Thursday, 26 March 2015

World Autism Awareness Day is coming around again. Why are you still not listening?

When I sat down to write this year's blog for World Autism Awareness Day, the first thing I did was read last year's, which was about asking the teaching community for better understanding and support.

I could write the same bloody article again today, word for word, so little has changed in the past year.

I won't do that, because I want people to keep reading this year's post.

But from now on I'm not going to be diplomatic any more.

I've spent years trying to understand the point of view of people who refuse to consider mine. I've listened many times to the lecture on how these things take time. And I've discussed at great length and on multiple occasions my own personal responsibilities, and the efforts that my daughter needs to make in order to fit in.

But really, now, I've had enough.

I have had ENOUGH.

Enough of talking to people who aren't listening (even though some of them fake it extremely well.)

Enough of asking for the same things, over and over again.

Enough of being told it's my fault, or her fault, or anyone's fault but theirs.

Talking to these people about Grace and other people with autism, and the support we would really like to have, please, is like speaking into a vacuum and watching my words disappear with a silent 'pop' in an airless, unfriendly atmosphere. It's like yelling for hours into a long dark well without ever hearing the responding echo bounce back to me from the bottom of it.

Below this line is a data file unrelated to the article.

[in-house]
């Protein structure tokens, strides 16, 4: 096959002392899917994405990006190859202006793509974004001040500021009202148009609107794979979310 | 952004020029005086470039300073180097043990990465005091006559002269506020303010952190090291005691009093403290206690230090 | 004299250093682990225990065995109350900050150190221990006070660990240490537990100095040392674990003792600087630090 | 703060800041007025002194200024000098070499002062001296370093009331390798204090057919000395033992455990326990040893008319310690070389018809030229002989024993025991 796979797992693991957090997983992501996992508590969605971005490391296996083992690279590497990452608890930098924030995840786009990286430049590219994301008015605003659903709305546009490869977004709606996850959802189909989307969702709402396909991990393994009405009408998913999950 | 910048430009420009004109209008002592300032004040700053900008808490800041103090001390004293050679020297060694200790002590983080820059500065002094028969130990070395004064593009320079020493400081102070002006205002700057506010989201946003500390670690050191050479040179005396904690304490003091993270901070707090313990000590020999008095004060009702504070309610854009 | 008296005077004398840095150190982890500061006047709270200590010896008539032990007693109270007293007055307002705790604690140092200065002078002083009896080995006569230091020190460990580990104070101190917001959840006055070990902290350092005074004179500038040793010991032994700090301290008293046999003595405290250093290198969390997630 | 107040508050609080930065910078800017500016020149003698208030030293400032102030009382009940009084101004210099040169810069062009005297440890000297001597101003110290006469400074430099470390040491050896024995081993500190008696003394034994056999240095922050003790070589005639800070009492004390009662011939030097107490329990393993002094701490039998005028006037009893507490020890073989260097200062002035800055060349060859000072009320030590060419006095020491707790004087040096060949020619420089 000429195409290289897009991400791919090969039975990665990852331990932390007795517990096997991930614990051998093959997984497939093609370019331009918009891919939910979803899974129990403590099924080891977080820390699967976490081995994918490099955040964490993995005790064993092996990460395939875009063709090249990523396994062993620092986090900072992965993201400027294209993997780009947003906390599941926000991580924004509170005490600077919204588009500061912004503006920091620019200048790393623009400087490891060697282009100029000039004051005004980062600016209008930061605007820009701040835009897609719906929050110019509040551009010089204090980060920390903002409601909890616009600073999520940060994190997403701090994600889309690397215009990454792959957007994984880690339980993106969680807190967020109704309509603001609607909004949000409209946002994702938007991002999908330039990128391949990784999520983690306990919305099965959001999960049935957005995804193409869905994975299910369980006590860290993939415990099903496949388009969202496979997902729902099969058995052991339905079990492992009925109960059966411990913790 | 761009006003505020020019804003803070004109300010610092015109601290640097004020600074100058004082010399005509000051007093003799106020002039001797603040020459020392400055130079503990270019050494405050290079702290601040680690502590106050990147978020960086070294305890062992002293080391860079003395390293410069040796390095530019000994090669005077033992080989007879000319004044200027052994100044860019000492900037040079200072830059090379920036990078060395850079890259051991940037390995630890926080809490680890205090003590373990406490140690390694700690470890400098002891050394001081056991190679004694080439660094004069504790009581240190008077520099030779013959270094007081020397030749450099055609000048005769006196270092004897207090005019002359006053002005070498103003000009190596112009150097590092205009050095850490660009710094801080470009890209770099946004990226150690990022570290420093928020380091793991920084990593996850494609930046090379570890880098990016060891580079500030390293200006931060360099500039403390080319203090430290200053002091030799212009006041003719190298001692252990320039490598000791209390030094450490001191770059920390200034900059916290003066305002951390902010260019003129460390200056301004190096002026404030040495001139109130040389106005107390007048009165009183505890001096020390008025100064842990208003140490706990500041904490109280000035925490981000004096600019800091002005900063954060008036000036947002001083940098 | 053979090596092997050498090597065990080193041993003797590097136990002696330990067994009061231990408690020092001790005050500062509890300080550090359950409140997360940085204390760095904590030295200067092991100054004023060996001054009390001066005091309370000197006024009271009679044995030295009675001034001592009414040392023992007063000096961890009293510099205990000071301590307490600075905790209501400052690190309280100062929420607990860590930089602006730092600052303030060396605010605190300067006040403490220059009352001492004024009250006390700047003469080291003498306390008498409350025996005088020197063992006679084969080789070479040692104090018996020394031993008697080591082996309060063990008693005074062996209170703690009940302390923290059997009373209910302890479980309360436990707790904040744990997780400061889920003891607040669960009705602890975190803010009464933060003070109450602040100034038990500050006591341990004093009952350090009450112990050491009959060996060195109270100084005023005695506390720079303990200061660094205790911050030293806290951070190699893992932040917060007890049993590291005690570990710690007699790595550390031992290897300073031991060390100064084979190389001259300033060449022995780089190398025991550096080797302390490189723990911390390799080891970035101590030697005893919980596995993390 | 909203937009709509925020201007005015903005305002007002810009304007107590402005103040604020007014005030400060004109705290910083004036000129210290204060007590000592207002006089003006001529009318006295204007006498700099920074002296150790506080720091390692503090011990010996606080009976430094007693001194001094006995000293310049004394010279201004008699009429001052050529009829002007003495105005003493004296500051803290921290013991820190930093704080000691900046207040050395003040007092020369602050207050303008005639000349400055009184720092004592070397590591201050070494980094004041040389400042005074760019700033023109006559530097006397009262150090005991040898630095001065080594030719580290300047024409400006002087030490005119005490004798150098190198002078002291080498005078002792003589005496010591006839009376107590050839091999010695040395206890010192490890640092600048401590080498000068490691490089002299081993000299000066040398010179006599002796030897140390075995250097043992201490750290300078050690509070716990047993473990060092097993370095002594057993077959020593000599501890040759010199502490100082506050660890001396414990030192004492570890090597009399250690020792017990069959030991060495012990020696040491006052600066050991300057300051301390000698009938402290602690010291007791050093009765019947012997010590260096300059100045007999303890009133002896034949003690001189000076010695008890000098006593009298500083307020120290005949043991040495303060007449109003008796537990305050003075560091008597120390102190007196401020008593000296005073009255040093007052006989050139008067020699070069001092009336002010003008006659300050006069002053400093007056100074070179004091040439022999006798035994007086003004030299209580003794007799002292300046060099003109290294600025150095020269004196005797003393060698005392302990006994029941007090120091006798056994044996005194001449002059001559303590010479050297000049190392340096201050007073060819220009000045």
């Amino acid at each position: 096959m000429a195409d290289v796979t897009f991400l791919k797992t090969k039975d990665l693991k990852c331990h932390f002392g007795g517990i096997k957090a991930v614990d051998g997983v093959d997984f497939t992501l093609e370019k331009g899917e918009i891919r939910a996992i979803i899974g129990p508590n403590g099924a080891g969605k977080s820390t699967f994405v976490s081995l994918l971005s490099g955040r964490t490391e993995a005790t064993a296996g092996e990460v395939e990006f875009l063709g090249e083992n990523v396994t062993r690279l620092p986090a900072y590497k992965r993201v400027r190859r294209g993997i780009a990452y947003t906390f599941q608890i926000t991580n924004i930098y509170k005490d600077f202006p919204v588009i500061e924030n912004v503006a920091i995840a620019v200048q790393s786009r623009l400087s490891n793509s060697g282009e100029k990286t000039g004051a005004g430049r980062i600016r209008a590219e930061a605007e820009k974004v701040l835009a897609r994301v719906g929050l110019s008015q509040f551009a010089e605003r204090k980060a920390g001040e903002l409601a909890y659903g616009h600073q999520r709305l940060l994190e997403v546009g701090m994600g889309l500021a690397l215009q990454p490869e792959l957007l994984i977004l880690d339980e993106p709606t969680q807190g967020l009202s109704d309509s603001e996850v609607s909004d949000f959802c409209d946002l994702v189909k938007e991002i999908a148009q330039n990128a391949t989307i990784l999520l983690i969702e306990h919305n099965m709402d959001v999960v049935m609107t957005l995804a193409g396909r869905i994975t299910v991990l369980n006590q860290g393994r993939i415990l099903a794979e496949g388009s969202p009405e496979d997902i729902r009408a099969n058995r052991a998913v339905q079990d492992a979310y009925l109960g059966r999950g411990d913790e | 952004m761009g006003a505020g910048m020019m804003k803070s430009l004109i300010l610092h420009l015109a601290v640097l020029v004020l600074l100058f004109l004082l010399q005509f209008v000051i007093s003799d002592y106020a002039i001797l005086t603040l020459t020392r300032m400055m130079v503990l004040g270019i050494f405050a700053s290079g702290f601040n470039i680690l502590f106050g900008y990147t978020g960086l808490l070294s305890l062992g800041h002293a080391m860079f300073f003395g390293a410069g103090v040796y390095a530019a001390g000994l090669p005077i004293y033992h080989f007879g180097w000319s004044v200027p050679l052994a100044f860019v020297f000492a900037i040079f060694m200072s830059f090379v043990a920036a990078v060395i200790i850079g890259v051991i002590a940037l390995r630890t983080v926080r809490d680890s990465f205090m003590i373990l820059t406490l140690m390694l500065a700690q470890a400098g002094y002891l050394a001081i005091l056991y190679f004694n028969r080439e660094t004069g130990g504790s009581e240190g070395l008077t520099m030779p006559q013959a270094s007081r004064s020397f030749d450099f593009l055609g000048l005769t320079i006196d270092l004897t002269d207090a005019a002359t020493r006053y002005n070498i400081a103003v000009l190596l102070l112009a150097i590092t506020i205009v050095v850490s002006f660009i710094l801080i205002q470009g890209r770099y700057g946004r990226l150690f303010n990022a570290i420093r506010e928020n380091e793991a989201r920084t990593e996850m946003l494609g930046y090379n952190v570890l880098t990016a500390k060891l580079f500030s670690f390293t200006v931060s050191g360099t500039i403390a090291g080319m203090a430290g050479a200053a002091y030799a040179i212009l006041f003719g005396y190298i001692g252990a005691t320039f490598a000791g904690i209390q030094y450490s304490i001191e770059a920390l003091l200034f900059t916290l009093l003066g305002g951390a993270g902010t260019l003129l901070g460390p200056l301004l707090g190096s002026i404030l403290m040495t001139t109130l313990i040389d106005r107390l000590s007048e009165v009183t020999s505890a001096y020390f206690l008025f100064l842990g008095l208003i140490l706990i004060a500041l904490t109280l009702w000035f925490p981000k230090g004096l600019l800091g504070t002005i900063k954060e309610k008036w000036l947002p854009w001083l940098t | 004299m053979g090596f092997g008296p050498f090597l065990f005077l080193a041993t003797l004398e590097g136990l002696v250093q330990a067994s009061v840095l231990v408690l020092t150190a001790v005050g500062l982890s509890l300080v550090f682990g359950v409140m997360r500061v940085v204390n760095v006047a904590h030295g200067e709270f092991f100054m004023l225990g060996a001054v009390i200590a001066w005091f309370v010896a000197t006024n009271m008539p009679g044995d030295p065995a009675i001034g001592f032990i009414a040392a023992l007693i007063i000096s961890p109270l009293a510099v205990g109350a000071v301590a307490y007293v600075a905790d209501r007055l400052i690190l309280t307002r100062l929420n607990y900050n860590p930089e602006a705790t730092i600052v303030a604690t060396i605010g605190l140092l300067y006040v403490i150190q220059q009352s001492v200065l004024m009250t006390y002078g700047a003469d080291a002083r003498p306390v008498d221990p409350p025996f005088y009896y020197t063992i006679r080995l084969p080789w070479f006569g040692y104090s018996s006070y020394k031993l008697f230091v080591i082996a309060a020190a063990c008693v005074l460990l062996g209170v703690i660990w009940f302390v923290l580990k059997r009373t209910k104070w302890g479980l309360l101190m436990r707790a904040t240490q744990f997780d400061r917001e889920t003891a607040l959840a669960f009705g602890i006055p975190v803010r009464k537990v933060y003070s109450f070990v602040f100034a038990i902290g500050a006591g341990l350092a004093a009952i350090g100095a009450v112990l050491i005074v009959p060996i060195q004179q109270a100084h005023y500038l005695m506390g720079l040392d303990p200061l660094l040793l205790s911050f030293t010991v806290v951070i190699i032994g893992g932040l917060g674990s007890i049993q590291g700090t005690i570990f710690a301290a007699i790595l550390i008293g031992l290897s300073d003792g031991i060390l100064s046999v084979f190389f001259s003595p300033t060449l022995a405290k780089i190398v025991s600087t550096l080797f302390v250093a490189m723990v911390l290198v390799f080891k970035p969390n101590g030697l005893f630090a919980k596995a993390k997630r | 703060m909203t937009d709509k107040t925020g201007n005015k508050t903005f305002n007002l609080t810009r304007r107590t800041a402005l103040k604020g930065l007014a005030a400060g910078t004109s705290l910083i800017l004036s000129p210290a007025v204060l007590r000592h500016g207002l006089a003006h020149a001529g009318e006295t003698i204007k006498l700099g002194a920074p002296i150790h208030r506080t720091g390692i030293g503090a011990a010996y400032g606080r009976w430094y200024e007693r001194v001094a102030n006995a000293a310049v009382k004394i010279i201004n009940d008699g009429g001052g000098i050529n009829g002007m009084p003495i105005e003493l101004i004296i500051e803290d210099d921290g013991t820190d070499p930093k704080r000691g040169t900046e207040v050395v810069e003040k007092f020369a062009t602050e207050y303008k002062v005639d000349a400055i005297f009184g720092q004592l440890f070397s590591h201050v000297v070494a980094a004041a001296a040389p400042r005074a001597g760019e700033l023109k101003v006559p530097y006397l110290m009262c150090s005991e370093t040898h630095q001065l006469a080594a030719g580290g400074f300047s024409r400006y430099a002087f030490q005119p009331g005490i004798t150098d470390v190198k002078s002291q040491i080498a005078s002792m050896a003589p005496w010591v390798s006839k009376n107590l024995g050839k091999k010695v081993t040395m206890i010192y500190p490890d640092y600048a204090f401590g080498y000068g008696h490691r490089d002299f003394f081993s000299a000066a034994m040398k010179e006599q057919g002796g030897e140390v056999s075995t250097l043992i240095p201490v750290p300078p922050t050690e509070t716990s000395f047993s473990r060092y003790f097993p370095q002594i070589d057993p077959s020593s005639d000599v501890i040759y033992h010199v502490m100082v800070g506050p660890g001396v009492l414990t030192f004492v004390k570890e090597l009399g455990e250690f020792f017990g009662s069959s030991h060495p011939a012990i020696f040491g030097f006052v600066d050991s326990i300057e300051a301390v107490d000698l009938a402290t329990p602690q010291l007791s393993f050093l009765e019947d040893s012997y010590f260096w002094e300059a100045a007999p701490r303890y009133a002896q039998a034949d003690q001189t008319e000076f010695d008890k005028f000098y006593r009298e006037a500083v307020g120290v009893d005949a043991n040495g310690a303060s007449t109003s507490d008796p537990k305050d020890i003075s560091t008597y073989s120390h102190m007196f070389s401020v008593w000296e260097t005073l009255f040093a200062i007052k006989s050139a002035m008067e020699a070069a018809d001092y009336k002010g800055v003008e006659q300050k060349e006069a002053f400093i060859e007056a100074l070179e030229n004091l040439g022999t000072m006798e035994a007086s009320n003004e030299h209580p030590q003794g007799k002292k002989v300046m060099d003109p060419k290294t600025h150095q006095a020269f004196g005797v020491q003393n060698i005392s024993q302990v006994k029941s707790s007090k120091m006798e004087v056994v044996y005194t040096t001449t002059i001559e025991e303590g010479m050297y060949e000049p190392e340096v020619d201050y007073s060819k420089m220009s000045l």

It's driving me crazy. I don't want to do it any more.

So please, you lot, will you just, please LISTEN.

If I was asking for special consideration I might be able to keep my temper a little better. If I, and all those other parents engaged in these eye-wateringly tedious negotiations, were in fact asking for something to which we knew we had no right, we could maybe just about cope with the daily duel.

But we're not, you see. Our children have the same right to an education as everyone else's.

Our children have the right to be included in your lessons and to be supported and taught, just as every other child does. Our children have the right to expect flexibility and kindness and empathy (even while being constantly criticised by rigid, blinkered "professionals" for being incapable of expressing these attributes themselves.)